Wednesday, December 23, 2015

It is Always a Treat to Bird on the Big Island of Hawaii

We took a break from projects around the house and did a few outings to see what birds we could find.

We headed over to the town of Volcano to see if we could find some rare forest birds, specifically the Hawaii Creeper and Akepa. Unfortunately, we did not find either of those birds but we did see lots of Apapane, Amakihi, and I'iwi. I had a chance to get photos of this Hawaii Elepaio.
In addition to the endemic forest birds of the Big Island of Hawaii there are quite a few exotic introduced birds you can easily see around Kona.

Common Waxbills are native to sub-Saharan Africa. They have become established in Hawaii. They can typically be found in open, grassy areas.

Male Common Waxbill
Japanese White-eye is native to east Asia. It was introduced to Oahu in 1929 and now are found on every island in wet and deciduous forests and suburban areas.

Lavender Waxbills are native to tropical West Africa. They seem to be such love birds. We typically see them in pairs. One of the birds in this pair was preening their was pretty sweet to watch.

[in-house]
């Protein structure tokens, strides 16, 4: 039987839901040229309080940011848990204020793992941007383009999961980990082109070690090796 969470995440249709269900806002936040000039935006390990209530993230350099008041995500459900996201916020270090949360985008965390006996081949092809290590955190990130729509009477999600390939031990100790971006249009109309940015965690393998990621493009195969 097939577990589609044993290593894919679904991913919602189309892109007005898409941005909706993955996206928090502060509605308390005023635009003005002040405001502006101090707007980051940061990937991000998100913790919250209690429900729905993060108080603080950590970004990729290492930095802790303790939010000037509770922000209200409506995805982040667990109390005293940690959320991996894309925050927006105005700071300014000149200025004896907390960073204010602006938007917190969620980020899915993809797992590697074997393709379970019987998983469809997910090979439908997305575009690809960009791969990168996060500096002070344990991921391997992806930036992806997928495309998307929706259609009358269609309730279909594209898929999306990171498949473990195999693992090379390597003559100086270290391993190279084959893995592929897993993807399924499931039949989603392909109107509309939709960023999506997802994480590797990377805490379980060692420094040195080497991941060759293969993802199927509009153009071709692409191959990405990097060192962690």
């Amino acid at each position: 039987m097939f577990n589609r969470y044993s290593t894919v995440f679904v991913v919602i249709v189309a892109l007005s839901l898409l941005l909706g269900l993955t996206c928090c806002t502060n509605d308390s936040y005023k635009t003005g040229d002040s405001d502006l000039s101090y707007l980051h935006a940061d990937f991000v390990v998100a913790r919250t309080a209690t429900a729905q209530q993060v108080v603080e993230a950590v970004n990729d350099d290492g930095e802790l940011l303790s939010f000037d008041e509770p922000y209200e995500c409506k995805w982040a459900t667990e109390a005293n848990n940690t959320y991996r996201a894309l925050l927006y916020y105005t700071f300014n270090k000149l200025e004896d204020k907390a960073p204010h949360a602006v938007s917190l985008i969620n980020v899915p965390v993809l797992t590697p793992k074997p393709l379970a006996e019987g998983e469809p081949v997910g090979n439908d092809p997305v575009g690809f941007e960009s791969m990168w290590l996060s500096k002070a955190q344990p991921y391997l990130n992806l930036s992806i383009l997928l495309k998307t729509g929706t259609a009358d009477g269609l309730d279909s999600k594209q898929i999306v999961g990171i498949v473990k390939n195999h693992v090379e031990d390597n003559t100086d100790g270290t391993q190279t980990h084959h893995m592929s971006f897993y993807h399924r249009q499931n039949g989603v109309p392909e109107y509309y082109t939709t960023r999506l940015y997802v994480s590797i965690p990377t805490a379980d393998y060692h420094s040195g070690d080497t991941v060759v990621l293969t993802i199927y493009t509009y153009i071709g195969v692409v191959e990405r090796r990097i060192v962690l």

Red-masked Parakeet (not the greatest photos) has a limited range and is endemic to western Ecuador through northern Peru. Escaped captive birds have established resident populations in Los Angeles and Hawaii. It is considered threatened in its native range. It seems to be doing very well on the Big Island.

The Saffron Finch is a native of South America. It was introduced to the Hawaiian Islands in the 1960s and is doing very well.

Immature Saffron Finch
Immature Saffron Finch
Male Saffron Finch
The Yellow-billed Cardinal is a native to South America. The adult has a bright red head and black upper parts. The immature bird below has not come into its red head yet...

Immature Yellow-billed Cardinal

Happy & Healthy Holidays to all!

The World is Full of Beauty & Wonder,

Turtle & Hawk

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